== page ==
For original article please refer to PennyStock.com

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Tuesday, 9 March 2021

What's the biggest mistake that stock market investors make?

Source : Quora.com

Author : Bernie Klinder

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In my experience, the biggest mistake stock market investors make is they have no idea how to evaluate a stock.

The reason most retail investors (+90% according to some estimates) lose money is they don’t understand the fundamentals of what they’re investing in. People spend more time researching the purchase of a new car than they do putting the same amount of money (or more) into buying stocks. They buy shares in firms whose names they recognize, brands they like, or dubious stock tips they saw on TV or read about online. They chase investing trends and “hot stocks” because they have a fear of missing out. In a real sense, they are gambling: placing their bets and hoping the stock goes up with no real sense of why it would or wouldn’t.

Even when they perform a cursory analysis, they approach it “bottom-up”: Overwhelmed by the choice of thousands of firms, they pick a stock first, then look at semi-meaningless single points of data like price/earnings ratios and historical prices to justify their choice. “It used to trade at $50 a share, now it’s at $35 - it will go back up!” Or worse, they do the inverse: “The stock price has doubled in the last 3 months, I better buy now before it goes up more and I miss out!”

Instead of “picking a stock” and trying to figure out if it is a good investment, investors need to think “top down”, starting with the economy, industry sector, companies within the sector, and then the company’s outlook. Stocks don’t exist in their own little bubble: They are part of a dynamic ecosystem and influenced by many different inputs.

A top-down approach would look like the following:

What is the forecast for the overall economy? Is the economy growing or shrinking? Is money flowing in or out of the market? It’s easier to make money when the overall economy is growing, but there are market opportunities when it shrinks as well.

What business sectors are rising or in decline? What is the outlook for the sector? Is the sector at its peak, or at the bottom? If housing demand is in decline, buying stock in a home builder is a really bad idea no matter what their financial ratios look like.

What forces influence the sector? What are the leading indicators for the sector? For example, rising demand for copper is usually a sign that construction is picking up. Which sectors or companies win or lose when specific commodities like oil, aluminum, or gold rise or fall in price?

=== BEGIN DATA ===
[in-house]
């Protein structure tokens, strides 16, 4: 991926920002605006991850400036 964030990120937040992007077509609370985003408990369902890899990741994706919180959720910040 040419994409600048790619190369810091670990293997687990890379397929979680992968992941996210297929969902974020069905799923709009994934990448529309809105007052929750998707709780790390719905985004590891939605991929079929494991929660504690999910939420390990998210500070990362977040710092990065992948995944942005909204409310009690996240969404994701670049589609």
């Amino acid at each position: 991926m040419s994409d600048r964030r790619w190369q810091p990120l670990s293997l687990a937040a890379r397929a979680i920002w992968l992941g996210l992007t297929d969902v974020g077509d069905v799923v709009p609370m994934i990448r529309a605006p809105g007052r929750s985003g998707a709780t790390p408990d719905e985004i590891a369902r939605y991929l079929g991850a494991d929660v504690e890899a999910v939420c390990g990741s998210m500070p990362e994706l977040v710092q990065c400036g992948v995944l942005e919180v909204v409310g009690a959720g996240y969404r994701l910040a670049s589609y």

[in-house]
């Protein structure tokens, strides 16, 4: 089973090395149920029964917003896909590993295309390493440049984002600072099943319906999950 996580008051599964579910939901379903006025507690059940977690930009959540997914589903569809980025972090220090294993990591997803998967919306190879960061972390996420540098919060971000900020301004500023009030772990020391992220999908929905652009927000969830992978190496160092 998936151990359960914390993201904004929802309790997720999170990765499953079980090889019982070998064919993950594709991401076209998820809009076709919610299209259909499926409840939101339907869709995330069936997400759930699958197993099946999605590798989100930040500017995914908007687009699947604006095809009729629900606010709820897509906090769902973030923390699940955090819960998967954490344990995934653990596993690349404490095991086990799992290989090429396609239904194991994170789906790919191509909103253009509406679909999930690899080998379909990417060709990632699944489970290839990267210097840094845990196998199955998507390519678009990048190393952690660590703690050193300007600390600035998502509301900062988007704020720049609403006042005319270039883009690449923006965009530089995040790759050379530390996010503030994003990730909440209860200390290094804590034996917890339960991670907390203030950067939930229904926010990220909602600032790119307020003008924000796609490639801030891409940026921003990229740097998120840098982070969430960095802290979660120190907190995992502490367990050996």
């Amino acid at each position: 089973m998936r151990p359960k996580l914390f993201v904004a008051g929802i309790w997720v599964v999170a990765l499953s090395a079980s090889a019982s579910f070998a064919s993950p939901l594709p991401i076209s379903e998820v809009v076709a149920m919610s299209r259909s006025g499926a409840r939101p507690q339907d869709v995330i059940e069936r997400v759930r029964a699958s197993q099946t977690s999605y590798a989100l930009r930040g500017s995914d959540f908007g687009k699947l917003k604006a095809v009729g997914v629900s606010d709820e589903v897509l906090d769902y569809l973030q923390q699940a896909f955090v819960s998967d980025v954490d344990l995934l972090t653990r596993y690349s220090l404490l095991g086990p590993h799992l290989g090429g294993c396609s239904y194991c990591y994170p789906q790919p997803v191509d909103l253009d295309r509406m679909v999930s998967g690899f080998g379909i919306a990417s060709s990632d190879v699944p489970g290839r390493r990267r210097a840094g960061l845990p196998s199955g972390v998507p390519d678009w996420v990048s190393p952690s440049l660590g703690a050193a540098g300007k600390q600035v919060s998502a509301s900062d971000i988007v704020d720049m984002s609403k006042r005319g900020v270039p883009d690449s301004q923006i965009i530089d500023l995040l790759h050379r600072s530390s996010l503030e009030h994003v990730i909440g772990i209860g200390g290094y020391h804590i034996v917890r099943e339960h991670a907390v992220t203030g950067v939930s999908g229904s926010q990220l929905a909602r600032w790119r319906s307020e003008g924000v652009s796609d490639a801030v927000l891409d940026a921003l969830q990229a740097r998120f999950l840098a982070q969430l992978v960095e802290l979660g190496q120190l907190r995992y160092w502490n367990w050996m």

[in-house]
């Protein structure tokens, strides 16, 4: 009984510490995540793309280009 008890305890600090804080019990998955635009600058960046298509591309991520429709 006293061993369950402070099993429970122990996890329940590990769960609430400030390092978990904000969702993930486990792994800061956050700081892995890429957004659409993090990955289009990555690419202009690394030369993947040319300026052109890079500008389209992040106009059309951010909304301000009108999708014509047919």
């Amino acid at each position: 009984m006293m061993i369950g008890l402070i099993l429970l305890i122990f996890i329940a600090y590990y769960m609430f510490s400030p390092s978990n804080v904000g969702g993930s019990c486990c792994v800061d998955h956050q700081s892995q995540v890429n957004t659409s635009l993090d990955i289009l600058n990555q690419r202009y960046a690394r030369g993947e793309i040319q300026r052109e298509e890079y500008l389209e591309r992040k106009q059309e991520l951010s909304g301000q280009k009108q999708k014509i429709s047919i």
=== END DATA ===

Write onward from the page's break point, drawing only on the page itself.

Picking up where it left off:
What are the leading firms in the sector? Which are the strongest financially? Who has a sustainable competitive advantage over the others? Which firms would survive a market shakeout? Are their new innovative firms that threaten the old ways of doing business?

Now evaluate the handful of leading firms. (Nasdaq offers a 12-step process for evaluating stocks.) What is the outlook for the firm? Do you believe in the strategy outlined in the annual report? What will drive growth and future earnings? Is it realistic that they can open twice as many stores in a year, or double sales? Is the recent growth a fad and based on short-term demand? If the firm’s market cap is $36 billion, current sales are $4 billion, and the firm lost $900 million last year, what revenue is required to justify the stock price?

Most investors don’t have a strategy or methodology for finding quality stocks. It's 8th grade level math at most, but most people would rather stare at stock charts and try to read the tea leaves than figure out a firm’s tangible book value. Looking at all the data available for a company, they feel overwhelmed, throw up their hands, and just pick something. Then they watch the stock ticker all day as if it were a horse race, fretting over the daily ups and downs, with no idea when to sell.

Successful investors have a strategy and a checklist for evaluating stocks. They know the fair value of the stock, buy when the price drops below that value, and sell when it rises too far above it. They avoid the hype and buy when others panic. Modern stock screening tools make it even easier, giving the average investor access to much of the same data that is used by professionals. You don’t need a PhD to be a successful investor, just the willingness to do a little homework.

Hope this was helpful!

Saturday, 6 March 2021

Why does Warren Buffett suggest we never use leverage?

 Source : Quora.com

Auteur : Randall Stephens

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This is pretty simple, actually.


Let’s look at some Buffett quotes from a 2010 shareholder letter:

 

"When leverage works, it magnifies your gains. Your spouse thinks you're clever, and your neighbors get envious.”

 

"But leverage is addictive. Once having profited from its wonders, very few people retreat to more conservative practices.”

 

So, clearly Buffett understands the advantages of leveraging, but thinks the disadvantages outweigh the advantages.

 

Basically, by leveraging you end up risking permanent loss of capital. The more and more you leverage, the greater your chances of capital loss.

 

Conservative methods worked wonders for Buffett without leveraging, he’s one of the richest men in America. So, while Buffett understand you can make money fast leveraging he knows you can lose it just as quickly. This isn’t as likely with conservative investing and hence why he tells the general public not to do it.

 

That said, Buffett himself has used leverage on occasion and has flirted with various stock options contracts. However, he does this in limited situations and when the odds are clearly on his side.

 

Buffett is a master in knowing investor psychology and he knows most people can’t do what he can do. Thus, he tells people to stay away from leverage. It makes the most sense for most people and it makes for a more stable economy.

 

Buffett is no dummy, he benefits from a stable, growing economy. He also benefits by most people doing the same thing while he does whatever he wants. He can do that, he’s Warren Buffett.


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I don't personally know Randal, but his response to the question is 100 % logical to me, hence is why I am sharing this with you. By the way, who do you think you should pay first on payday ??